English Tweet not so Innocent: Lord McAlpine v Bercow [2013] EWHC 1342 (QB)

The Claimant

The Claimant

In England, Lord McAlpine is a former Deputy Chairman of the Conservative Party and a former Party Treasurer. He was a close aide to Margaret Thatcher during her time as Prime Minister and he had a significant political profile in the 1970s and 1980s. He retired from working for the Conservative Party in 2002 and since then, has lived in southern Italy, out of the public eye.
The Defendant is a well known English lady for a number of reasons. She is the wife of the Speaker of the House of Commons and had appeared on television a number of times in well known broadcasts. She has a Twitter account with over 56,000 followers.
On 4 November 2012 she Tweeted 14 times and one of those Tweets landed her in the English High Court in this case. The Tweet constituted only seven words, but the question was whether it was defamatory. What happened was this.
On the night of Friday 2 November, BBC’s current affairs show, Newsnight broadcast a report which included a serious allegation of child abuse. The allegations were made by a Mr Messham, who was undoubtedly abused when he was a boy living in a care home in Wales in the 1970s and 1980s. He alleged that one of his abusers was a person who was variously referred to as “a leading Conservative from the time”, “a leading Conservative politician from the Thatcher years”, “a senior public figure”, “a shadowy figure of high political standing” and “a prominent Tory politician at the time”.
However, as Justice Tugendhat pointed out at [15], this was a case of mistaken identity.
The Newsnight report did not name the politician referred to and stated that it did not have enough evidence to “name names”.
After that, a number of further publications in the media followed. Between 2 and 4 November, online and traditional media widely reported on Newsnight’s allegations. The Guardian, The Sunday Telegraph, Mail Online. None of them named the politician either, but simply reported on Newsnight’s story. It also set off a frenzy of unsubstantiated speculation on social media networking sites and several politicians were named there. The BBC subsequently reported that it was preparing to expose a senior political figure as a paedophile.
Behind those facts, the Defendant Tweeted this:
“Why is Lord McAlpine trending? *Innocent face*”

For those who don’t spend time in the Twitterverse, the Twitter website has a screen with a box

The Defendant

The Defendant

headed “Trends”, which lists names of individuals and other topics that are immediately popular, to help people discover the emerging topics of discussion.
In terms of the Innocent Face, it is like an emoticon and readers are apparently to imagine that the Defendant is looking innocent while sending the Tweet.
The question was what did the Tweet mean? It was a preliminary question, where no evidence was heard and if it was found that the Tweet was not defamatory, then the case would end.

The Claimant claimed that as a result of these facts in the lead up, the Tweet meant that he was a paedophile who was guilty of sexually abusing boys living in care. The Defendant argued that she was simply asking a question and that was entirely neutral. Good luck with that one.

Clearly, the Tweet would mean nothing to any reader who had not seen the Newsnight report or any of the other media reports or did not know who Lord McAlpine was. The issue was whether that material ought to be treated as part of the general knowledge of the Twitter followers.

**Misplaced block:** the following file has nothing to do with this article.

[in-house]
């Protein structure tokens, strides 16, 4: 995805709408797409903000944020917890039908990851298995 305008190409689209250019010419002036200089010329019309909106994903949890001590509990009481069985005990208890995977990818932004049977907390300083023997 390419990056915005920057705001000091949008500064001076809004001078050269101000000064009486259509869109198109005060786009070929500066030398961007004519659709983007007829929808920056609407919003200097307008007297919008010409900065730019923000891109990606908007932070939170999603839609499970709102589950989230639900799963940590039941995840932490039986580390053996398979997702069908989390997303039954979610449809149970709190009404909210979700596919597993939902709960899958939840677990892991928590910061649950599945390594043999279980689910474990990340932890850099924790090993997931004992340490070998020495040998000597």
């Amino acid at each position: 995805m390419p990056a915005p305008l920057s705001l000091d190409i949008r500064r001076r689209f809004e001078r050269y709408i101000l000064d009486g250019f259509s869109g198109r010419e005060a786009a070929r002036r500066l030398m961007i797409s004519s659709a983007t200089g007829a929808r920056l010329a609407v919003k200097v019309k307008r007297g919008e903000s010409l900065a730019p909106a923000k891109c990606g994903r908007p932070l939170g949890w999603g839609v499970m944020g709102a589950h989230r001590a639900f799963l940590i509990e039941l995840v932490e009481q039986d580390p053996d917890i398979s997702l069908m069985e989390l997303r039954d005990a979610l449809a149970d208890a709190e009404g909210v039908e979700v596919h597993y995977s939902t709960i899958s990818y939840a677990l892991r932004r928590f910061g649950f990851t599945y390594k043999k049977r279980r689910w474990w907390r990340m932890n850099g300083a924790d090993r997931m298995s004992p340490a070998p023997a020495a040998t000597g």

In the absence of evidence, Justice Tugendhat inferred the following:
1. There were a substantial number of viewers of the Newsnight report;
2. By early 4 November a very large number of people in England and Wales had read one or more of the media reports;
3. The people who viewed the Newsnight report and who had read the other media reports included a substantial number of readers of the Tweet.

The Claimant submitted that the only reasonable explanation for the words “innocent face” was to hint or nudge readers into understanding that the Claimant had done wrong. Then the answer to the question asked in the Tweet would be to the reasonable reader, that the Claimant was trending because he was the senior Tory politician from the Thatcher years who Mr Messham identified as his abuser in the children’s home in Wales. That is serious.

The Defendant submitted that she was innocent and was simply asking why Lord McAlpine was trending, and this had nothing to do with anything.
Justice Tugendhat concluded:
1. The Defendant’s Twitter followers were probably very largely made up of people who shared her interest in politics and current affairs.
2. They would have had some prior knowledge of the Claimant as a leading Conservative politician from those years.
3. The Tweet asked why the Claimant was trending in circumstances where: he was not otherwise in the public eye and where there was much speculation about the identity of an unnamed politician who had been prominent from 20 years before.
4. The reasonable reader would understand “innocent face” as being insincere and ironical. There was no sensible reason for including those words in the Tweet if the Defendant simply wanted to know the answer to a factual question.
5. It was reasonable to assume that the Claimant was trending because he fitted the description of the unnamed abuser.
In determining the meaning, Justice Tugendhat concluded that the Tweet meant, in its natural and ordinary meaning, that the Claimant was a paedophile who was guilty of sexually abusing boys living in care. Just about as defamatory as it gets and a massive win for the Claimant.

As for the Defendant, she will be looking at a hefty damages bill, should the matter of assessment of these damages ever ultimately get to trial.

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